HARARE – Reserve Bank of Zimbabwe (RBZ) is embroiled in a long labour dispute with its retrenched “security officers” who claim they were not paid salary arrears and benefits dating back to 2009.
In an application presented before an arbitrator by Joseph Lungu and 168 others, the workers claim the bank did not pay them according to gazetted salary schedules, since the introduction of the multi-currency system.
The ex-security officers however, recently won an arbitral award, which the central bank has since appealed against.
In the arbitral award, handed down by Joel Mambara on November 7, this year, he rules that the workers should be paid their dues.
The workers told the court that from 2007, they received proper salaries and benefits, until 2009 when the normal salary schedule was suspended, with all employees receiving a $150 allowance every month.
During the time, the court heard, no pay slips were being issued.
The court heard that in 2010, the worker’s committee won an award for the employees to be paid in United States dollars and the salaries were back dated to March 2009.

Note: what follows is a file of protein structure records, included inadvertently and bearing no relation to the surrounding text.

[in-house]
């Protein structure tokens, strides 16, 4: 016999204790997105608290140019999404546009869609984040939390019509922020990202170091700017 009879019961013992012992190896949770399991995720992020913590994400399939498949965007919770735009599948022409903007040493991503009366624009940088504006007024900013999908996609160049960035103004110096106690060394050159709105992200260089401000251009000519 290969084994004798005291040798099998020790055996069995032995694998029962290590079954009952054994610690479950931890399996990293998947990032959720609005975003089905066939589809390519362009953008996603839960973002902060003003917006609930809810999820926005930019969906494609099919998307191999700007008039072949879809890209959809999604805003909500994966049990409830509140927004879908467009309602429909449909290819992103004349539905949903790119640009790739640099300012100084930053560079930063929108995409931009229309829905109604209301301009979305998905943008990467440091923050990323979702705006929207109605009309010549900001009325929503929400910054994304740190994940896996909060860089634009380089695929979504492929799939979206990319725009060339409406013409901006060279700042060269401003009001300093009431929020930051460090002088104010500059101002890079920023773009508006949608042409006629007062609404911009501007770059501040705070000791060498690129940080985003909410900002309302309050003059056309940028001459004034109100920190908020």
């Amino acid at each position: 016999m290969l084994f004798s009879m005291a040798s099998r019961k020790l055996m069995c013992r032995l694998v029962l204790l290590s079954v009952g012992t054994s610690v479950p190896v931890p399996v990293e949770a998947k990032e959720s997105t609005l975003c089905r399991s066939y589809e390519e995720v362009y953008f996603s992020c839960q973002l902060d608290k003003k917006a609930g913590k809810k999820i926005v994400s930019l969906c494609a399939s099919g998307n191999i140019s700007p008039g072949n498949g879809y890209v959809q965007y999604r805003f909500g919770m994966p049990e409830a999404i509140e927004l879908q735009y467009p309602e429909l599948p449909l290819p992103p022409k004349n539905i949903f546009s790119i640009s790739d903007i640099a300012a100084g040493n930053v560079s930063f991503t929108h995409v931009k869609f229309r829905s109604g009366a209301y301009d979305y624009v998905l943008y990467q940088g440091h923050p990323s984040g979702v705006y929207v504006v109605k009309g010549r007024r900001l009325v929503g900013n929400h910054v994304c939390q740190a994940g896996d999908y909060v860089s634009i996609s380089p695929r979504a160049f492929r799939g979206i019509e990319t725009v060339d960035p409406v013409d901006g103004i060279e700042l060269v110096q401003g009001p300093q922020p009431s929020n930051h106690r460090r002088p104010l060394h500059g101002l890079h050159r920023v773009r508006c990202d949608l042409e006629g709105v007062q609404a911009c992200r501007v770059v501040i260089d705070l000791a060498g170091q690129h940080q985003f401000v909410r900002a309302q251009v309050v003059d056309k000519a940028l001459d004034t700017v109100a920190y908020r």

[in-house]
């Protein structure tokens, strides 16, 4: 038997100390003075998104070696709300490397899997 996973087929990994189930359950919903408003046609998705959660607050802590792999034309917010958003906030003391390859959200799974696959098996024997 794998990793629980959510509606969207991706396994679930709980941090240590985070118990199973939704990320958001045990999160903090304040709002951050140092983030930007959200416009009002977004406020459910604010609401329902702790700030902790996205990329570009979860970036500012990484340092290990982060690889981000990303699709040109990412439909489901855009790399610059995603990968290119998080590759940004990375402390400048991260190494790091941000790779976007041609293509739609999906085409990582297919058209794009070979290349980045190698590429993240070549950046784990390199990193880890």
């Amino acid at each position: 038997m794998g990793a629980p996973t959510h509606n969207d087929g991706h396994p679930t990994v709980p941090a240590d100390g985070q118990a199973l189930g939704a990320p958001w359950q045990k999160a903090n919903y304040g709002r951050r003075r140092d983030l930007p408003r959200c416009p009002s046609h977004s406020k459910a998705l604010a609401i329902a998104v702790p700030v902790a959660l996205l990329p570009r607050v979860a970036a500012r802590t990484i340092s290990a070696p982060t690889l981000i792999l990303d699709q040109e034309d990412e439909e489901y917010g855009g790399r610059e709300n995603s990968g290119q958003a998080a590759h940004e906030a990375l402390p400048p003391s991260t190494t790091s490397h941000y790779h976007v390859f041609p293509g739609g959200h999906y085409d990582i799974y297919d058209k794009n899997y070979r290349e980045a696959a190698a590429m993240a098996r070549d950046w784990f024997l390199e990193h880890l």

According to court papers, RBZ promised to pay the salaries as agreed when the resources were available.
The workers claim they were later asked to sign contract forms, which were silent on the amount of salaries they were supposed to get.
The issue remained unresolved until the central bank laid off 1 400 workers including the security officers in January 2011.
“To our astonishment, while all other workers were being paid and promised payments of arrear salaries, we were being sent away empty handed,” the workers claim in their court papers.
The workers launched a separate fight through an arbitrator after they lost at the Labour Court , before filing an appeal at the Supreme Court. The case is still pending in the Supreme Court.
RBZ said the workers were not entitled to the money they were claiming.
“The totality of the facts of the present case show that the Claimants have no legal basis upon which to claim any salary or benefits in addition to the $150 or $250 per month as agreed in the written contract of employment,” RBZ said.
The central bank said the workers were “contract security guards” and as such were not party to the collective bargaining agreement and did not fall in any of the grades categorised.